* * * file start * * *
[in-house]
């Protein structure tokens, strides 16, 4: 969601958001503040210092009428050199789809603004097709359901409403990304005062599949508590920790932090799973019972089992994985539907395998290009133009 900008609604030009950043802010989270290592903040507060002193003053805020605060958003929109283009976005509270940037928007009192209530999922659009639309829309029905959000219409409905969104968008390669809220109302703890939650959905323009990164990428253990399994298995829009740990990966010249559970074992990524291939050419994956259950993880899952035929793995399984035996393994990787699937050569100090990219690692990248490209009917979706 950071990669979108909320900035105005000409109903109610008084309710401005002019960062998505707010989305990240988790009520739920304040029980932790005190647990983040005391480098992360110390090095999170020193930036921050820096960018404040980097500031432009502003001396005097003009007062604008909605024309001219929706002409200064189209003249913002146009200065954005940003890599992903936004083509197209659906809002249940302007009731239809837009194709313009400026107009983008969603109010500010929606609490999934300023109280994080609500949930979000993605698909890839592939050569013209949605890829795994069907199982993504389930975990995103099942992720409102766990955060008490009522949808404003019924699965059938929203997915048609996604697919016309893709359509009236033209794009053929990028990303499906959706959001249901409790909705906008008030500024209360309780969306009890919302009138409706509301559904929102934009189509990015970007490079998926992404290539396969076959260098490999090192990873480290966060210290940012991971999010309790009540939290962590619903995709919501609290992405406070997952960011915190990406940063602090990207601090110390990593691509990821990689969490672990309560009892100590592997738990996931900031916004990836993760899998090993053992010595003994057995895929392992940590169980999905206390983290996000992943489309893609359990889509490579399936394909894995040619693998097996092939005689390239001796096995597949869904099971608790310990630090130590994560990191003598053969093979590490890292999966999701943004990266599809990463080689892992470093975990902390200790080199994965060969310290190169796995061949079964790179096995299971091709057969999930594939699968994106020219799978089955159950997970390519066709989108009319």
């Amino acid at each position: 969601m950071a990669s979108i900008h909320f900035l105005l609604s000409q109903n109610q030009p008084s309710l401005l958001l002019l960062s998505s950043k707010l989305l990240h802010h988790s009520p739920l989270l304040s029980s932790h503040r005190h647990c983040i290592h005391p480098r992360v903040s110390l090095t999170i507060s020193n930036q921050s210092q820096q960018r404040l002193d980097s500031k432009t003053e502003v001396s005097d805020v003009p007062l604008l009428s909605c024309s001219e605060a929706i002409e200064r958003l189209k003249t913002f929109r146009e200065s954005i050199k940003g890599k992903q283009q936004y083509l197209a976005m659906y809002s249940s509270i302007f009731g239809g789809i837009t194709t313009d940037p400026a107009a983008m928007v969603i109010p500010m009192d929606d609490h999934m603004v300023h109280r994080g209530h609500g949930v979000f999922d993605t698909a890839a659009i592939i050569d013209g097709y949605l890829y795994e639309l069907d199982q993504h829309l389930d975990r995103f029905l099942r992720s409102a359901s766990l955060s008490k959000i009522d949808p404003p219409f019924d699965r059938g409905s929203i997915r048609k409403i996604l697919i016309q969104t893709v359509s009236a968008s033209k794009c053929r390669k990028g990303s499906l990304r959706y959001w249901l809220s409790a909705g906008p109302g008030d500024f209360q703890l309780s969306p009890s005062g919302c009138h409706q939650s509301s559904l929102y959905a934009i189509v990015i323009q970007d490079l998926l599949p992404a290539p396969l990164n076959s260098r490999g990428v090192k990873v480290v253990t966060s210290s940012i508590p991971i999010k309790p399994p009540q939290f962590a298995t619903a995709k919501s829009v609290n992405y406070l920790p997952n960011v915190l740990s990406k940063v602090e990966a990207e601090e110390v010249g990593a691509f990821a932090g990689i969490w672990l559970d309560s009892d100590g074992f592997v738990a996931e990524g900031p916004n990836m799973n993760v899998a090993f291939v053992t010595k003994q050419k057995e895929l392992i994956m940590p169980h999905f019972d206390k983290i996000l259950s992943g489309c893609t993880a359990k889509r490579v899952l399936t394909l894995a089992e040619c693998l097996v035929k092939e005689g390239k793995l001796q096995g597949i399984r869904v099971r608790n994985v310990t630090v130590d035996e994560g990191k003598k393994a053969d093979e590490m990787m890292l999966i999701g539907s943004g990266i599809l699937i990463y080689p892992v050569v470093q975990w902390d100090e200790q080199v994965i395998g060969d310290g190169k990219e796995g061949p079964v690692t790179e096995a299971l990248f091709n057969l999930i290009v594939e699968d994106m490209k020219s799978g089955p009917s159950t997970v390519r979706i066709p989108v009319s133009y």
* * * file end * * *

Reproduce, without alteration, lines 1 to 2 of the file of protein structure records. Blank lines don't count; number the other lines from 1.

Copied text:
[in-house]
């Protein structure tokens, strides 16, 4: 969601958001503040210092009428050199789809603004097709359901409403990304005062599949508590920790932090799973019972089992994985539907395998290009133009 900008609604030009950043802010989270290592903040507060002193003053805020605060958003929109283009976005509270940037928007009192209530999922659009639309829309029905959000219409409905969104968008390669809220109302703890939650959905323009990164990428253990399994298995829009740990990966010249559970074992990524291939050419994956259950993880899952035929793995399984035996393994990787699937050569100090990219690692990248490209009917979706 950071990669979108909320900035105005000409109903109610008084309710401005002019960062998505707010989305990240988790009520739920304040029980932790005190647990983040005391480098992360110390090095999170020193930036921050820096960018404040980097500031432009502003001396005097003009007062604008909605024309001219929706002409200064189209003249913002146009200065954005940003890599992903936004083509197209659906809002249940302007009731239809837009194709313009400026107009983008969603109010500010929606609490999934300023109280994080609500949930979000993605698909890839592939050569013209949605890829795994069907199982993504389930975990995103099942992720409102766990955060008490009522949808404003019924699965059938929203997915048609996604697919016309893709359509009236033209794009053929990028990303499906959706959001249901409790909705906008008030500024209360309780969306009890919302009138409706509301559904929102934009189509990015970007490079998926992404290539396969076959260098490999090192990873480290966060210290940012991971999010309790009540939290962590619903995709919501609290992405406070997952960011915190990406940063602090990207601090110390990593691509990821990689969490672990309560009892100590592997738990996931900031916004990836993760899998090993053992010595003994057995895929392992940590169980999905206390983290996000992943489309893609359990889509490579399936394909894995040619693998097996092939005689390239001796096995597949869904099971608790310990630090130590994560990191003598053969093979590490890292999966999701943004990266599809990463080689892992470093975990902390200790080199994965060969310290190169796995061949079964790179096995299971091709057969999930594939699968994106020219799978089955159950997970390519066709989108009319």